The Longevity of the Magnet Effect: Fire-Herbivory Interactions in Central Kenya

Bernard, Miranda; Menz, Alyssa; Booth, Laura

The coexistence of grass and trees that typifies savanna ecosystems is maintained in part by top-down forces including herbivory and fire. Understanding fire-herbivore interactions is an integral step in determining the effect of these forces individually and informs decisions about the use of fire as a livestock management technique. The magnet effect, in which grazers are drawn to an area after it is burned, is one such interaction between fire and herbivores. While the process of the magnet effect has been described, neither its longevity nor the manner through which fire intensity affects its strength is understood. In this study, we explored whether the increase in herbivory pressure predicted by the magnet effect is maintained over long periods after a fire, how fire intensity influences the strength of the magnet effect, and which feeder types are most influenced by the magnet effect. We established five field sites at the Mpala Research Centre in Laikipia, Kenya that ranged in fire intensity and elapsed time since last the burn. We found that the magnet effect is transient on a seven-year scale and affects grazers more than browsers or mixed feeders, though herbivory and grass biomass responses to fire intensity were conflicting. This research clarifies the role of the magnet effect in maintaining savanna ecosystems and can aid agriculturalists seeking to use fire as a management technique by indicating how long after a burn increased palatability of grass can be expected.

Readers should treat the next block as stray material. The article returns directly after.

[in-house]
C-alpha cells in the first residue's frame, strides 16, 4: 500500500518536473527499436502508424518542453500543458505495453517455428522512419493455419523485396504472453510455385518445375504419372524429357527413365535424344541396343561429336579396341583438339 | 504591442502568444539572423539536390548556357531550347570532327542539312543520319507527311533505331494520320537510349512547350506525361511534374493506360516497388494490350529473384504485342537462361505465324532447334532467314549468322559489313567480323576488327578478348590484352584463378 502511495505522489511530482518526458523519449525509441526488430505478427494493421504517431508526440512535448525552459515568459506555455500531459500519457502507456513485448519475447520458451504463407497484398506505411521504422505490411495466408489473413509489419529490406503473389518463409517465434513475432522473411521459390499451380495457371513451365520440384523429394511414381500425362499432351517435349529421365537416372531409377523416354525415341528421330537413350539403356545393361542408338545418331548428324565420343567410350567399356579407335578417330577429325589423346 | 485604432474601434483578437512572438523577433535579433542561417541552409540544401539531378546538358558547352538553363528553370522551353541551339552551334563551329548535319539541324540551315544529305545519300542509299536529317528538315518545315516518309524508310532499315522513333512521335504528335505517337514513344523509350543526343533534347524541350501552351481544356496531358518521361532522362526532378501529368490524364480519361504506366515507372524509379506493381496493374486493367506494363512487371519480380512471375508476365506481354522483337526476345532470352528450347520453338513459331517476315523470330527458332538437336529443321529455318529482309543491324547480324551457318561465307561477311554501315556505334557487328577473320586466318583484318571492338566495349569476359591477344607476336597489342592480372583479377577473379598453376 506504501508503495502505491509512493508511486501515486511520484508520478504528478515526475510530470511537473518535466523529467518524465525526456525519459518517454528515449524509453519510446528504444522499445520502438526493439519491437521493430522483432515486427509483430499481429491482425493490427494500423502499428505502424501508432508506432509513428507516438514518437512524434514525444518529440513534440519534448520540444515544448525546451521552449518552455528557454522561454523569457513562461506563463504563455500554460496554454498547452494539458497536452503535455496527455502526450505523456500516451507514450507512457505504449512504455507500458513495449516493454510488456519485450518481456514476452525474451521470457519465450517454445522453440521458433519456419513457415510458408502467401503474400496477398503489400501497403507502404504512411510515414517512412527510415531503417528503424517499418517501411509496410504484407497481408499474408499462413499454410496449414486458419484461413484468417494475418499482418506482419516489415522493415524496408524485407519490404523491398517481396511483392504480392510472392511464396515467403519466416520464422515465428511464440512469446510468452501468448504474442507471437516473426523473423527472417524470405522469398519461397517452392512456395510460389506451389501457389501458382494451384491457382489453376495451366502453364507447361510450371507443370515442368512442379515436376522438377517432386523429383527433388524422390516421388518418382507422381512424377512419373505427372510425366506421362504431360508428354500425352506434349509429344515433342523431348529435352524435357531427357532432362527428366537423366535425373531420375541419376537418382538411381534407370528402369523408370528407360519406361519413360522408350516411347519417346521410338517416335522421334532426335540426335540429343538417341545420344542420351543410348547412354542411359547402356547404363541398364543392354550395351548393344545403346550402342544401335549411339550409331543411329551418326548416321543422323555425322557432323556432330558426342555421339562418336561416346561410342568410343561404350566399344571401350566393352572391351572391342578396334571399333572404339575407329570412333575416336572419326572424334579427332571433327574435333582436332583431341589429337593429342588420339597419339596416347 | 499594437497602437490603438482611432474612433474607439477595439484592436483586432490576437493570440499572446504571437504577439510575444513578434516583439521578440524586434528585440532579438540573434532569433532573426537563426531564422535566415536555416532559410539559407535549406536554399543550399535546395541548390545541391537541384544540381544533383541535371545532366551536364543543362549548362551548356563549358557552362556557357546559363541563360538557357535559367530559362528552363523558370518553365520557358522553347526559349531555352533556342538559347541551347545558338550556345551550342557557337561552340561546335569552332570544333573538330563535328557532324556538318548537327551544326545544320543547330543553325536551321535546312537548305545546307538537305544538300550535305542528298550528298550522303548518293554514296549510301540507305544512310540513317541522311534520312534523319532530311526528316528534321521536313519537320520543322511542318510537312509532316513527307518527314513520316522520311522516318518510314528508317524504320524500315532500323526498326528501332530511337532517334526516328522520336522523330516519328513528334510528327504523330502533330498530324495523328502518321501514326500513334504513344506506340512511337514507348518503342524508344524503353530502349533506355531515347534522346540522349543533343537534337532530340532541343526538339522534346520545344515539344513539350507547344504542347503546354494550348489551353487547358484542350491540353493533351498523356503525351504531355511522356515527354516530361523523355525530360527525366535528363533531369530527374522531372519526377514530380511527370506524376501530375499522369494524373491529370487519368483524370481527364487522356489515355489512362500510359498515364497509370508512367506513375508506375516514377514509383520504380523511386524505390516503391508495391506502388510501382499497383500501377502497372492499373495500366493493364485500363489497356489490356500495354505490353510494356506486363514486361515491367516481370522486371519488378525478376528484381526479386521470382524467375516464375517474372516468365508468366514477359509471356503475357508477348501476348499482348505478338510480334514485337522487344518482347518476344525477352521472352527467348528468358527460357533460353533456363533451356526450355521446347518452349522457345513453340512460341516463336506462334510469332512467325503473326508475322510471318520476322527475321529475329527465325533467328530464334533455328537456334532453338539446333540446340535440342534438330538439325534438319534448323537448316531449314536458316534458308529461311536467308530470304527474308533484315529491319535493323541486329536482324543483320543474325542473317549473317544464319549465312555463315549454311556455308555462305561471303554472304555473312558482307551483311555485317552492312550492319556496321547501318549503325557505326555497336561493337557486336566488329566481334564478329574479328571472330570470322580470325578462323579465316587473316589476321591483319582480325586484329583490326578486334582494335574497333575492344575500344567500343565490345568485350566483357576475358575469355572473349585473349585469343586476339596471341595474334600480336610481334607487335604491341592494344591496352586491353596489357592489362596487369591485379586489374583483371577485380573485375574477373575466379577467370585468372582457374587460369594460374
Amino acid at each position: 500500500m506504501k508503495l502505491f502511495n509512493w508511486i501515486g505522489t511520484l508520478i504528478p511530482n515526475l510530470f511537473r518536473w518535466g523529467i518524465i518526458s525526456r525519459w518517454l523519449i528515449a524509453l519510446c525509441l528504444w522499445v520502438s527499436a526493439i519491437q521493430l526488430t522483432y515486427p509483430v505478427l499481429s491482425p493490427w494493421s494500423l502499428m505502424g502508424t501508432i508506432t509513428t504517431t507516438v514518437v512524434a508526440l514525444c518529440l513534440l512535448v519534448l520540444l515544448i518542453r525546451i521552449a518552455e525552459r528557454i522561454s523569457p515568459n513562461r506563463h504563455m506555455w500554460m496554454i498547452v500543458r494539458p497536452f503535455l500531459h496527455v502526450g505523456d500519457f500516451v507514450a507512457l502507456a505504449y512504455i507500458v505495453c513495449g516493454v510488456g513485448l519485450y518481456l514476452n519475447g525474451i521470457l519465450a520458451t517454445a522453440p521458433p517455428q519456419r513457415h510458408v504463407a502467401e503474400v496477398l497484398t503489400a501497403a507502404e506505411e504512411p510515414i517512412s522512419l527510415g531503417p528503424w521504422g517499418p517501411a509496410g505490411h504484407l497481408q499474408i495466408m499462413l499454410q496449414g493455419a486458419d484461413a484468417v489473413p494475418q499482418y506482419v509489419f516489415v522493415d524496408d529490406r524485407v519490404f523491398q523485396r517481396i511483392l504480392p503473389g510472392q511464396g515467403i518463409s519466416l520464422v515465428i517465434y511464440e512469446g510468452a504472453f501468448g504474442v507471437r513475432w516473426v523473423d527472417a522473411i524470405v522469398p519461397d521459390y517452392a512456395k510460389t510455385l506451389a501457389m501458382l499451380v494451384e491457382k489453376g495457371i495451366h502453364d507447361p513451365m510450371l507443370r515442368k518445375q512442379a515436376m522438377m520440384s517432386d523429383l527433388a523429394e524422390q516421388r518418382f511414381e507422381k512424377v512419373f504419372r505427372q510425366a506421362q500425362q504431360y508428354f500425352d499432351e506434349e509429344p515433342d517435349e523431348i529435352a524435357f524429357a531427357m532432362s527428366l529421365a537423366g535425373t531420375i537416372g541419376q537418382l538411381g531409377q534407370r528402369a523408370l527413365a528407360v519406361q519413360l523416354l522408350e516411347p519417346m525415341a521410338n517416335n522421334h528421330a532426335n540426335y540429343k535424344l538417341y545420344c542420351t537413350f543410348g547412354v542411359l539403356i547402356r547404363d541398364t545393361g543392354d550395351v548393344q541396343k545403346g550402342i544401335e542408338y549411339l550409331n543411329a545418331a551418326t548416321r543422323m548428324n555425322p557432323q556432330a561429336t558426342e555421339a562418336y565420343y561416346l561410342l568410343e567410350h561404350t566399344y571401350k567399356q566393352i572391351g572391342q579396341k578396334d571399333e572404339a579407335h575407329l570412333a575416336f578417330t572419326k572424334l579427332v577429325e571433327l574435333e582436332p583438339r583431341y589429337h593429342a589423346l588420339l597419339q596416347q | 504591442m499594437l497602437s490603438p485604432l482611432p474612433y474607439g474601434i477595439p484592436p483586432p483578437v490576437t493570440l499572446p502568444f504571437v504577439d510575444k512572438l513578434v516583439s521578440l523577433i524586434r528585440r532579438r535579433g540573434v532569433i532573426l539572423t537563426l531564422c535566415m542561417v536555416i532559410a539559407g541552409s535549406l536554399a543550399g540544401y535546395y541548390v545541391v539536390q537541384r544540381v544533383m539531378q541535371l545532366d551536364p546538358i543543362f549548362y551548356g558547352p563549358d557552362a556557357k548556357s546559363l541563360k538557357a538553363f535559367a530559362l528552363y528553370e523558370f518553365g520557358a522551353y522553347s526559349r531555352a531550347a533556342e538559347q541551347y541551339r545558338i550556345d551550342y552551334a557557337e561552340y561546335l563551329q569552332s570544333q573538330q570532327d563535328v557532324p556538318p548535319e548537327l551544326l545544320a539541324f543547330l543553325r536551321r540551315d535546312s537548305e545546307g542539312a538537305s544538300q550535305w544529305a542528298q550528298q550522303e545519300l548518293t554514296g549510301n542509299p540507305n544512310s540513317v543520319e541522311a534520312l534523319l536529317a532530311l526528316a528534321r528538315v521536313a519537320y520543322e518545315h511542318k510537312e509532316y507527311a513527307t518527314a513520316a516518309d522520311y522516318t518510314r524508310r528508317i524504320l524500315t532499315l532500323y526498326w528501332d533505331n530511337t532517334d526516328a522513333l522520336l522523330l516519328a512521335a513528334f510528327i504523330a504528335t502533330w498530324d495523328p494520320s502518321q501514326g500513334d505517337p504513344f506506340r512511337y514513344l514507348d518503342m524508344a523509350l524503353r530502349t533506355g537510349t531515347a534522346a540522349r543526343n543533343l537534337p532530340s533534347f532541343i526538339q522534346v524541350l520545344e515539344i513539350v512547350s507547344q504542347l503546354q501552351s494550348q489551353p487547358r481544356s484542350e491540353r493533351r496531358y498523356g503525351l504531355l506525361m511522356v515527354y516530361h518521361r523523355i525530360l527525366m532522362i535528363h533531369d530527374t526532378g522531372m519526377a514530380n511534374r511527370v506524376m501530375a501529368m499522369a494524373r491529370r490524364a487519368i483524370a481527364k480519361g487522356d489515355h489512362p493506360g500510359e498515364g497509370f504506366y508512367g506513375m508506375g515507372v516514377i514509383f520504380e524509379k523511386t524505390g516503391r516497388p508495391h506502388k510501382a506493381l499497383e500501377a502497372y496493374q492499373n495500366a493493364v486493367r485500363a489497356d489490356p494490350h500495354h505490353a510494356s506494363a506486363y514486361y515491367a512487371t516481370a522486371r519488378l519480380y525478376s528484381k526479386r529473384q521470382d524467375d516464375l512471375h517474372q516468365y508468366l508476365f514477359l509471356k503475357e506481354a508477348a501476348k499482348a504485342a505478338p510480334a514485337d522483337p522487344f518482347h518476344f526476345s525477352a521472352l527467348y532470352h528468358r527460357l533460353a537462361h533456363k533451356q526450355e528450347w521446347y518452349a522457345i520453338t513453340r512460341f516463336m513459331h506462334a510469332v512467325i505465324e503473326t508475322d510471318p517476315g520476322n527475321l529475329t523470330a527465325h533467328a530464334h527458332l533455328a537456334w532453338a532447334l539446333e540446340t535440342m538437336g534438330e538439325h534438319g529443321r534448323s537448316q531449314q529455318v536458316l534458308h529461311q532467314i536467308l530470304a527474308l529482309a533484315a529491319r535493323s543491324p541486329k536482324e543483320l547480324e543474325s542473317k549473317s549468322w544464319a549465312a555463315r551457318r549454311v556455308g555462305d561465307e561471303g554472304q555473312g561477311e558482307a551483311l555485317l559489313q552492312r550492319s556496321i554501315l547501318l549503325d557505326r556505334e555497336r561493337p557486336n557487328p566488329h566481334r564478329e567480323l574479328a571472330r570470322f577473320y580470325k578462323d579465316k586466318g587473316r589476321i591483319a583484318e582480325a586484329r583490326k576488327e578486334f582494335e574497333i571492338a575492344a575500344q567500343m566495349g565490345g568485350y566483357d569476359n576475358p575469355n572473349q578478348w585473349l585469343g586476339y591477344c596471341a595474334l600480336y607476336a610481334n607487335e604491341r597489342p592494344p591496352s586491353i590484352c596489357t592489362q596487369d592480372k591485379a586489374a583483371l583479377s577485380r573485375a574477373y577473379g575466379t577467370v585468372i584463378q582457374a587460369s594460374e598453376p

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Also Published In

Consilience: The Journal of Sustainable Development

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Academic Units
Earth Institute
Published Here
December 11, 2015